With the help of Berlin-based football writer @LGAmbrose, the Cloudbet Blog takes a look at the England vs Germany clash being played at Wembley. Is football really coming home?
England’s pragmatism could be their undoing against Germany
The draw has opened up and it’s impossible not to think that either England or Germany will be back at Wembley before the tournament ends. The pair meet in London today, with the winner set to face either Ukraine or Sweden before potentially returning to Wembley for a semi-final.
Cloudbet odds on England reaching the final are 3.11 and 3.57 on Germany, while in the outright winners market, Spain are now favoured (at 4.00) to be crowned kings of Europe, followed by Italy (5.00), England (5.50) and Germany (7.50).
But perhaps we’re getting a little ahead of ourselves as neither Germany nor England have really convinced yet this summer.
Germany have had the second-most possession at Euro 2020 so far, behind only Spain (what a finish to their last match!), and the best pass completion. They’ve translated that into 40 shots, but struggled to create clear chances against both France and Hungary, taking just one point from those two matches. At the other end of the pitch they look fragile, having conceded five times in the group stage, with both Portugal and Hungary breaking at pace to score. Germany haven’t kept a clean sheet in any of their last seven games.
Then there’s England, who have been fairly comfortable yet have also struggled to impress so far. Only Finland and Hungary have taken fewer than England’s 23 shots in the competition to date. But they’re defensively very good, with no team conceding less than the 1.7xG conceded by Gareth Southgate’s side.
An England win and clean sheet would surprise nobody - which might make the current odds on England winning to nil appealing at 4.20.
England are favourites...
England are the favourites: they’ve had a much better last few years than Germany, were convincing at the last World Cup and Nations League, and have avoided any shock results akin to Germany’s 6-0 defeat to Spain in November, or to North Macedonia earlier this year. Plus they’re at Wembley.
But they could get in their own way.
Southgate has an embarrassment of attacking riches, but has largely held them back, preventing his fullbacks playing too adventurously and lining up with two defensive-minded midfielders in Kalvin Phillips and Declan Rice. The focus has been on protecting the defence rather than letting the attacking players off the leash.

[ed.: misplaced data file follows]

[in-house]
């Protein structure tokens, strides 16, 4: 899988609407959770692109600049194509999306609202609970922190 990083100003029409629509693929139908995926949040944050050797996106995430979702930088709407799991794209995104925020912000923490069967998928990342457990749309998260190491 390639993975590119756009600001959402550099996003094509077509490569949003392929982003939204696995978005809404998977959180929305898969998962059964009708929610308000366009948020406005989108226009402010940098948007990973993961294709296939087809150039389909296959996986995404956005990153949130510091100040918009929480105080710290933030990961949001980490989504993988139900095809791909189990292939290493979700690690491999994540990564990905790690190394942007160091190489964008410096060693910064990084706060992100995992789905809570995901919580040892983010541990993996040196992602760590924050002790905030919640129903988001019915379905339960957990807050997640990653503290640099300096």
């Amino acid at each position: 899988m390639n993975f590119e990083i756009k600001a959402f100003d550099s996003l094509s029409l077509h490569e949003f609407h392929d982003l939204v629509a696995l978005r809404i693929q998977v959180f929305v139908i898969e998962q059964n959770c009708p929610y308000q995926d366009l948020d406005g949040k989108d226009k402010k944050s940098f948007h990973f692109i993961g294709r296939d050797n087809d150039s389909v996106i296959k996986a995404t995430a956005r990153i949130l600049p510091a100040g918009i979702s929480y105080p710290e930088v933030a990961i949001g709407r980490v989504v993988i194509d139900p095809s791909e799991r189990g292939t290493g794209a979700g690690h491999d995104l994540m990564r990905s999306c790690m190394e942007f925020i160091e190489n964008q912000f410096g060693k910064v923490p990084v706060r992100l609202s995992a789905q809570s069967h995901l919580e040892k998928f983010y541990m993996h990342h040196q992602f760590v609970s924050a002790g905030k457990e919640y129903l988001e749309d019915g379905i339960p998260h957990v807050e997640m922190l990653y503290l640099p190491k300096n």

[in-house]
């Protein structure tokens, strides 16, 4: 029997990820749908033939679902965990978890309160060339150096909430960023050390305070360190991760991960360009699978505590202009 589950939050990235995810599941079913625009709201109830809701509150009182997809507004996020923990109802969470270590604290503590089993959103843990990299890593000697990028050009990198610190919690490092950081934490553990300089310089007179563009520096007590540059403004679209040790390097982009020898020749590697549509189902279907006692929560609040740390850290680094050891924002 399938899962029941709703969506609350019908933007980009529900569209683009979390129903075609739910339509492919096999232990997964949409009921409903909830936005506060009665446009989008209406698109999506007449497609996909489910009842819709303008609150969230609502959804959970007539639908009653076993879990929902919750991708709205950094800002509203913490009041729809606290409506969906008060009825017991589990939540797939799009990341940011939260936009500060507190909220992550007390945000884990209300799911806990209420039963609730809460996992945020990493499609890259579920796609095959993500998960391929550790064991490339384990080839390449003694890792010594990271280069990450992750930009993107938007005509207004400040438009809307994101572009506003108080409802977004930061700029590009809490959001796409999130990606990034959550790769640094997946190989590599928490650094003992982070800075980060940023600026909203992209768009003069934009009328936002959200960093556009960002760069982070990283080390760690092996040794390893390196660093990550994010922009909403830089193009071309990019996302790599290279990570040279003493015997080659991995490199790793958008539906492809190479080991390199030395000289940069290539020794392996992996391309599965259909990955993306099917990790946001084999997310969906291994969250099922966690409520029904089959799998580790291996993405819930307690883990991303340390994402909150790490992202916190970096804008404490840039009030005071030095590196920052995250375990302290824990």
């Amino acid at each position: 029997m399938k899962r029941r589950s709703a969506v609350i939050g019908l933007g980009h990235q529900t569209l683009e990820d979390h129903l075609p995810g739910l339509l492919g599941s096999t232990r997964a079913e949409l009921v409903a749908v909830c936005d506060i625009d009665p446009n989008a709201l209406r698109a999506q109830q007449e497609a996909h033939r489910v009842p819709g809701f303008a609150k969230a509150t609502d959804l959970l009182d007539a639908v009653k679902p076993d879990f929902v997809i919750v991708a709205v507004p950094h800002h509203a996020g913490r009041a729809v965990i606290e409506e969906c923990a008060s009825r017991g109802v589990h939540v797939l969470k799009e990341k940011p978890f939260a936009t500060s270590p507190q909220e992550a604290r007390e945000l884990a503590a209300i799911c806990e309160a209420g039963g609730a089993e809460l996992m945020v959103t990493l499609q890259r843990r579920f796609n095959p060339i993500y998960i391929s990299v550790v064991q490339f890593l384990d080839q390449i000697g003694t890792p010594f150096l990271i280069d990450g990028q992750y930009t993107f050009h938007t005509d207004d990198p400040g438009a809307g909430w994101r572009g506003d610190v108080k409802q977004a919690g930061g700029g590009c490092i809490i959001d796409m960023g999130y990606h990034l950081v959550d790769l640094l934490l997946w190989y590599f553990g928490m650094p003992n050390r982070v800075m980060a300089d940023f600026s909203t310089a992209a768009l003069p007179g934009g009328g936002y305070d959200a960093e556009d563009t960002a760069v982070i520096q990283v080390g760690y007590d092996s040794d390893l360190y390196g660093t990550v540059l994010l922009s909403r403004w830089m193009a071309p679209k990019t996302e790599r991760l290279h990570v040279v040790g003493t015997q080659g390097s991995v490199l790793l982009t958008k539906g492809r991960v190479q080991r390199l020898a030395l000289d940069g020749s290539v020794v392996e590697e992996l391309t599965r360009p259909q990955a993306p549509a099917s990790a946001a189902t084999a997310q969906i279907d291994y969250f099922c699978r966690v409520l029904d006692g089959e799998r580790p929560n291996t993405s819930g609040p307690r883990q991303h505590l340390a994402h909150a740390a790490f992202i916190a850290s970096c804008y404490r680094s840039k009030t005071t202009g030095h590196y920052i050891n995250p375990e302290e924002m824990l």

… but look set to adjust to their opposition
England have not leaned into their strengths this summer and are expected to take the pragmatic route again at Wembley, switching their 4-3-3 for a 3-4-3 to match Germany’s setup. The focus is, again, on keeping a clean sheet first before seeing if they can score the winner at the other end.
The question is whether it will work like that or not. Expect England to be solid again, but Germany should provide by far the biggest test to their defence yet.
With Leon Goretzka likely to replace Ilkay Gündogan and Thomas Müller ready to come back into the starting lineup, Germany have a real mixture of players who can both create and exploit space against any side.
If they click.
Current odds on an England win are at 2.52; a draw is offered at 3.35 and a Germany win at 3.06 - though some may struggle to see why England deserve that favouritism.
With England likely to match the German system, they could play into the visitors’ hands. Müller in particular has the movement and intelligence to always find time on the ball and drag players out of position. The likes of Goretzka, Kai Havertz and Serge Gnabry have the sharp, direct movement to take advantage of those spaces as Müller roams.
Who dares wins?
The real key to this game, though, will be in scoring first. England are solid defensively, and Germany open on the break. If Southgate’s side get their noses ahead, they can soak up pressure before killing things off in space. If Germany scores first, England will be in the unfamiliar and uncomfortable position of having to dominate possession and take more risks, leaving more space for the counterattack.
Cloudbet scorer markets favour Harry Kane to strike first, followed by Timo Werner, Serge Gnabry and Raheem Sterling, in that order. And have the same four players, in the same order - albeit at lower odds - to score at any point through the game.
And then there are the subs. If the game remains cagey and close into the dying stages, England have incredible depth if they need to break the deadlock. Germany have talent in depth too, but Timo Werner and Leroy Sane have disappointed.
And we do expect it to be cagey. It should be close.
Germany need to come flying out of the blocks like they did in their 4-2 win against Portugal and let England know the game won’t be played on their terms. Otherwise, Die Mannschaft will be looking at a long, frustrating night in London.
Money Talks - Probability vs The Action
Cloudbet's proprietary Money Talks feature offers a direct representation of the odds on an event (the Probability line) and of the action taken so far by Cloudbet - shown by the Money Talks line. It's important to realise that the Money Talks line represents the number of bets taken, not the amount taken from bets so far.
The result? We can immediately see if bettors are toeing the odds-implied favoured outcome or not.
Judging from the action seen so far at Cloudbet, either the bettors see it differently from the odds-implied likelihood of a England win, or the odds available on a Germany win are large enough to justify taking the risk.
All odds given are correct at the time of writing, but please ensure you check the live site for the most recent numbers.